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Akio Moriwaki
Akio Moriwaki
As head of global marketing for the AEC Industry at Dassault Systèmes, Mr. Moriwaki launches and promotes groundbreaking Industry Solution Experiences including "Optimized Construction," "Façade Design for Fabrication," and "Civil Design for Fabrication." He is a member of buildingSMART.

The Curtain Wall Industry: History, Current State, and Challenges of Façade Design

 
January 29th, 2015 by Akio Moriwaki

The Evolution of Façade Design

The first building introduced with a curtain wall was the Crystal Palace in the Great Exhibition held in London in 1851.

The Crystal Palace in the Great Exhibition held in London in 1851. Appearance of Crystal Palace (right), Interior (left).

The Crystal Palace in the Great Exhibition held in London in 1851. Appearance of Crystal Palace (right), Interior (left).

The Crystal Palace in the Great Exhibition, London, 1851, pioneered façade design. For the exhibition hall for most exhibits, a greenhouse-like frame glass structure was adopted, which not only rendered the Crystal Palace the most glorious of all exhibits, but also pioneered façade design engineering.


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After nearly a century of development, façade fabrication, in terms of type, has developed from a simple exposed-frame glass one to a semi-exposed-frame or hidden-frame, full-glass one, as well as using various metal, stone, or artificial panels; in terms of structure, the façade fabrication has developed from a simple frame one to a unitized, point-supported, double-skinned, and membrane-structured one; in addition, more energy-efficient, ecological façade panels, photoelectric façade, and intelligent façade are gathering momentum.

Obviously, façade design technology is advancing rapidly. It helps architects free their minds and enables façade design to develop from being simple and monotonous to diversified, complex, and modern.

Architectural envelopes market is mainly driven by the development of the global economy and building industry. Global economic growth promotes investment in fixed assets, and the construction demands of all kinds of public facilities, commercial buildings, and high-end residential buildings provide a foundation for the growth of global architectural envelopes markets.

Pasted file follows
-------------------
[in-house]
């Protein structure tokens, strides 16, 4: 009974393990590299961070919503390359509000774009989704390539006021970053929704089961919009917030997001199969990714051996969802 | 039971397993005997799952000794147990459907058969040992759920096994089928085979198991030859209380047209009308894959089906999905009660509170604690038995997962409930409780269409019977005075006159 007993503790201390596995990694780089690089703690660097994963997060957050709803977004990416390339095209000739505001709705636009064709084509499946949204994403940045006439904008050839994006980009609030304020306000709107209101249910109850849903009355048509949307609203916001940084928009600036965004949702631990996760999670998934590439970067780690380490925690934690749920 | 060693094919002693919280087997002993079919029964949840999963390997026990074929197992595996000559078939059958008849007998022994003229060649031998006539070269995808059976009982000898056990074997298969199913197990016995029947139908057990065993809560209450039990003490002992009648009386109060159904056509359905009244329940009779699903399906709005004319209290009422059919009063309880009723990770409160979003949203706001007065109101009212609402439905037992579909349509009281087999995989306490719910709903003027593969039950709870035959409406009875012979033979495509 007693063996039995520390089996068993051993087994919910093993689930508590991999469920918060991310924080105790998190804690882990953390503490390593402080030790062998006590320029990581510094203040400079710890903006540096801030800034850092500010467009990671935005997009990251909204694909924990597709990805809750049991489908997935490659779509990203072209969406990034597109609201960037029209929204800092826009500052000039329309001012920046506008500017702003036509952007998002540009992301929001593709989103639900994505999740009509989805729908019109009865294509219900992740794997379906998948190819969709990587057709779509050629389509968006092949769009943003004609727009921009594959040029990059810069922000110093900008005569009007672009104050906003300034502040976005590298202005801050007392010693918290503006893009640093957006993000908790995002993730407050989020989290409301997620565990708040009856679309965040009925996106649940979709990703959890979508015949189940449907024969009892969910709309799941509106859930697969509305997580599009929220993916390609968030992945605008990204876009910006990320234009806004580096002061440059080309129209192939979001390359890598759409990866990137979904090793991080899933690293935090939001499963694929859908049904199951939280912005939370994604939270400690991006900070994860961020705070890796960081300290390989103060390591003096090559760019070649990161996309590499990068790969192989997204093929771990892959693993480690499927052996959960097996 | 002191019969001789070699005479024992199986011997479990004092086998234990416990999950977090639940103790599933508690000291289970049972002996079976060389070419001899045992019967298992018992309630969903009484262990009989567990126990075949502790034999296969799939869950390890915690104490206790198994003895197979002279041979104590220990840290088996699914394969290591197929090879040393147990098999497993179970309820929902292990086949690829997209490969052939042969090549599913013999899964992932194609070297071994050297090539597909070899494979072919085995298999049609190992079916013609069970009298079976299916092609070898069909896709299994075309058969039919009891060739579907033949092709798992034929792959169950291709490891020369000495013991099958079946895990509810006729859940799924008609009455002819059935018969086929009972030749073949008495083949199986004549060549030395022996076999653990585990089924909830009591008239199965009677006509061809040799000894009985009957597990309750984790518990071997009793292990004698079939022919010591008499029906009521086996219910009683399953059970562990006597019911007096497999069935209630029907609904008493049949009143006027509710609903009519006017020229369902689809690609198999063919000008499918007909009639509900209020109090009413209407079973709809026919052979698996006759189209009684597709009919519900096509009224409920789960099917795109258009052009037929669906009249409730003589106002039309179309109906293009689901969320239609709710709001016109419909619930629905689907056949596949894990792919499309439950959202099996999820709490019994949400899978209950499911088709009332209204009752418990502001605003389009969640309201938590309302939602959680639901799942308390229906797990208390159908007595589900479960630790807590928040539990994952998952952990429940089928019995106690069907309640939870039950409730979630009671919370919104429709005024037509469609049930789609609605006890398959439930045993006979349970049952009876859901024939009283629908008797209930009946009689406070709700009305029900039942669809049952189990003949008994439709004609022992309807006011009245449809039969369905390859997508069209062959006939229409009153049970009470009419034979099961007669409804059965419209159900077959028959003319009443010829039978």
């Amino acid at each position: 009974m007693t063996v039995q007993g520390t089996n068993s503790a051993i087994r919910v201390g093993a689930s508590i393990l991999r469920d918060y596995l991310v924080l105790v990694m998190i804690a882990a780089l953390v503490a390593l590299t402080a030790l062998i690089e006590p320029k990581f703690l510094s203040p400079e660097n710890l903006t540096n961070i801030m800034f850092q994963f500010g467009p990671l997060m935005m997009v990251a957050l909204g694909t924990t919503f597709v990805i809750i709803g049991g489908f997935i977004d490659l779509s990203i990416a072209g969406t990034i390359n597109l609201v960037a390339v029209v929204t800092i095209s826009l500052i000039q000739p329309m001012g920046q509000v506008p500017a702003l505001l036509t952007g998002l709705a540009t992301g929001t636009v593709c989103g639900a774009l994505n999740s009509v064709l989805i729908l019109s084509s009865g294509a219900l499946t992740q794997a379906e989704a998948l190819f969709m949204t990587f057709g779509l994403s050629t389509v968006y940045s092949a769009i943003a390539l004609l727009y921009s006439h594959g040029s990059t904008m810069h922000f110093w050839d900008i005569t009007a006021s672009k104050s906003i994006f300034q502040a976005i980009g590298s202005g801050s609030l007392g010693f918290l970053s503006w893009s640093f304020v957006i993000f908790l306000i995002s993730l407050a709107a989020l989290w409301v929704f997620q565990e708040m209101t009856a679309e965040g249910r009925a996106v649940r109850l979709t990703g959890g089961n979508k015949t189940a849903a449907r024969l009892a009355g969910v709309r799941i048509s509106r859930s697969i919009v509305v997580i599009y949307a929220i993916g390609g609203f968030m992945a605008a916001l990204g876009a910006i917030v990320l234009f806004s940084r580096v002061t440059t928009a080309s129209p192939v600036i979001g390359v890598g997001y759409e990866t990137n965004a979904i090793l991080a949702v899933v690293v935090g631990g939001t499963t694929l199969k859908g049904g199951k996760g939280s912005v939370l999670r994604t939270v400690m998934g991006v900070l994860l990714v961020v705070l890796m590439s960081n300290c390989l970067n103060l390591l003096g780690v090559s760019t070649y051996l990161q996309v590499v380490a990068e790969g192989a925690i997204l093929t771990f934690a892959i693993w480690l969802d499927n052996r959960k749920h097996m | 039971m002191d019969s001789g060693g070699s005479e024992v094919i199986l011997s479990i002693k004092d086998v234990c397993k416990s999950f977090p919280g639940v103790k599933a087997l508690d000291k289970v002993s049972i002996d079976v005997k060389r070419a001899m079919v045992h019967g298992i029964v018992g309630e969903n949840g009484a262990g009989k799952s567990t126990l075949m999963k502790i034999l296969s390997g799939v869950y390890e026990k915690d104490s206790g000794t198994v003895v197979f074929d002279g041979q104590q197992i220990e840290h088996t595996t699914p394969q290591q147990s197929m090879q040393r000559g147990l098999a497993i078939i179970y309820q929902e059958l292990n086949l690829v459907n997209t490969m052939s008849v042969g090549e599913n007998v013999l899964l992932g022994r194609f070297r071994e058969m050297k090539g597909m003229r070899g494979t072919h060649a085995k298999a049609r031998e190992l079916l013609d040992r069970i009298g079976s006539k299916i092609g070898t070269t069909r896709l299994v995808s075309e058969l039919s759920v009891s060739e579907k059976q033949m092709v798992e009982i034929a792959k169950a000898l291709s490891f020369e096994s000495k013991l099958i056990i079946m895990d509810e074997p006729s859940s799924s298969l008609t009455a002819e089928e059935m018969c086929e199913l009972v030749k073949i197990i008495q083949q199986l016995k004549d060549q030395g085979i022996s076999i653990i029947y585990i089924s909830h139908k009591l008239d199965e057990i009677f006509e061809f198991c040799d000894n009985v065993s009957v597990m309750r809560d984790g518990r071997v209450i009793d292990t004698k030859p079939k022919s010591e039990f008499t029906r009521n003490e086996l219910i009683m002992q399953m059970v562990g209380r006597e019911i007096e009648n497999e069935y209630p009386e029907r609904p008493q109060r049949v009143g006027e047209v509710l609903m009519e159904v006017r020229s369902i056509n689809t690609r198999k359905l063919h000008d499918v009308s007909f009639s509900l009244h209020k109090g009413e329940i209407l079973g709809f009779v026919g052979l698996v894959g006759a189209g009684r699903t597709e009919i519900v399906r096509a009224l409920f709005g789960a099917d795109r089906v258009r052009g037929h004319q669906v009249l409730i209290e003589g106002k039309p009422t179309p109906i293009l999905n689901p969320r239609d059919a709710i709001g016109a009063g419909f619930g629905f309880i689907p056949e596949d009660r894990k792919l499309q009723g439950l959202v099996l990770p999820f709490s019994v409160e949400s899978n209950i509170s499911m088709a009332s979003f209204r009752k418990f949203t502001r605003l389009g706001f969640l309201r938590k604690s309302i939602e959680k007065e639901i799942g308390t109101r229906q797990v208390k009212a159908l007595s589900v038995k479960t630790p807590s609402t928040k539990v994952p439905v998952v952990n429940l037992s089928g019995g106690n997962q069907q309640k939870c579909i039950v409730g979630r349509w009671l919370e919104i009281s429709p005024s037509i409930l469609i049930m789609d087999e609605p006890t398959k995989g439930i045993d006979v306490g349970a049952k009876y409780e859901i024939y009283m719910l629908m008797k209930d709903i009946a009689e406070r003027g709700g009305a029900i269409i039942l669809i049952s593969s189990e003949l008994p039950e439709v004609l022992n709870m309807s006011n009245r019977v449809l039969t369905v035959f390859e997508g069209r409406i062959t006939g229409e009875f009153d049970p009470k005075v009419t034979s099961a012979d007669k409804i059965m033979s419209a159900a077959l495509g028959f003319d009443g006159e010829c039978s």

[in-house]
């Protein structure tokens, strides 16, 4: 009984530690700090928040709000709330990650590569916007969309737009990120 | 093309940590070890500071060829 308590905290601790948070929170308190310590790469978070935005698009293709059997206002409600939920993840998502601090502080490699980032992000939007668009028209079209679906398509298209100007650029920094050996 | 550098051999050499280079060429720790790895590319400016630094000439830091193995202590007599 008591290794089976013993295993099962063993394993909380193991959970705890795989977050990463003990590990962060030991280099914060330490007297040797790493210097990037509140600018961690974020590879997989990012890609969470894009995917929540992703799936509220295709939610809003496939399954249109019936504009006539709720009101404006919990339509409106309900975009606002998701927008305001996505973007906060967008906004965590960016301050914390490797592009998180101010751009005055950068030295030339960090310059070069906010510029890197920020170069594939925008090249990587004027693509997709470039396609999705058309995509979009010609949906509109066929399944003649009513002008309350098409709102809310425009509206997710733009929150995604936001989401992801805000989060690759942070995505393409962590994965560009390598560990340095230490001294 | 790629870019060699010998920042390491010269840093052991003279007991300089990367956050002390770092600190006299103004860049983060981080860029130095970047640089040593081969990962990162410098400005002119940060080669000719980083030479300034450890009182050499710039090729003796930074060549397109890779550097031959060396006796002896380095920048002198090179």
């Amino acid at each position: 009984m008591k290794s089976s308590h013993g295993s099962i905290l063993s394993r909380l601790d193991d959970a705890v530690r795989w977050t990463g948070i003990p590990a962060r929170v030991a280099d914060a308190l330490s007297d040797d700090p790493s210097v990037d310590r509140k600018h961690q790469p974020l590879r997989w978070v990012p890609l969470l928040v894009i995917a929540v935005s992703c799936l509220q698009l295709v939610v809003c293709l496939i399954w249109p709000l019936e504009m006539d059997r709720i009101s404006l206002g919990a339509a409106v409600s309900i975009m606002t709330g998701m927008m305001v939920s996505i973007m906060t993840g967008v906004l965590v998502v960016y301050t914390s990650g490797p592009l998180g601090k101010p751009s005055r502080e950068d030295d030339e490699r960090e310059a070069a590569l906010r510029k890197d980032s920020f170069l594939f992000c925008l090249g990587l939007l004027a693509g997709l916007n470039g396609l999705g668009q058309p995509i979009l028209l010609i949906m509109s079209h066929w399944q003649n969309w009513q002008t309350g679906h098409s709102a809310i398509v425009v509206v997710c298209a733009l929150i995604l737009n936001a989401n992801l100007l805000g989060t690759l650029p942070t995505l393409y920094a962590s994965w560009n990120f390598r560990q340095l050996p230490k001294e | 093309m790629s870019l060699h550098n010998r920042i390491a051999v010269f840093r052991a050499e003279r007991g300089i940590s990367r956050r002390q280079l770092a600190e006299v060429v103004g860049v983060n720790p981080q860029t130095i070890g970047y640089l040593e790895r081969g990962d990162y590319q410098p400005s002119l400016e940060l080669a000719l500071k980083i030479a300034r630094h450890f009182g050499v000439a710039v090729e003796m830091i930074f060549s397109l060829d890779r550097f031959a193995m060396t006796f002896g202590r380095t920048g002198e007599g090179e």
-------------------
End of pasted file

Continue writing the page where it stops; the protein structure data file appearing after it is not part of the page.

From the distribution of global architectural envelopes markets, it can be seen that the U.S. and Europe are still the dominant players, combined market share accounting for about 50% in 2009.

In the meanwhile, the emerging countries represented by China and India are enjoying rapid growth of their architectural envelopes industry.

Distribution of Global Architectural Envelopes Markets in 2009

Distribution of Global Architectural Envelopes Markets in 2009

According to related statistics, China is the country with the most super high-rise buildings being constructed and planned in the world. The number of buildings in the country above 200 meters accounts for 48.5% of the total number of the buildings in the world. A large number of projects to be started in the future will demand much from the architectural envelopes industry.


It can be predicted that in the future, the U.S. and Europe will still take the lead in the design and application of architectural envelope products, and the developing countries of Asia (especially China), the Middle East, and other regions will be the main battlefield and driver of new products and application demands of the architectural envelopes globally.

Industry Challenges

The traditional building industry suffers serious productivity waste because of poor utilization of building materials, engineering rework, idling of labor, etc. According to related statistics, the value of the resources wasted in construction for a project accounts for as much as 25% of the total investment, largely wasted in façade design, fabrication, and installation.

For sustainable and healthy development of the architectural envelopes industry, it is required to analyze the reasons for the waste from the perspective of the full lifecycle of a façade fabrication, examine the challenges arising in the development of the architectural envelope industry, and grasp the opportunities of industry development.

Challenge of project management mode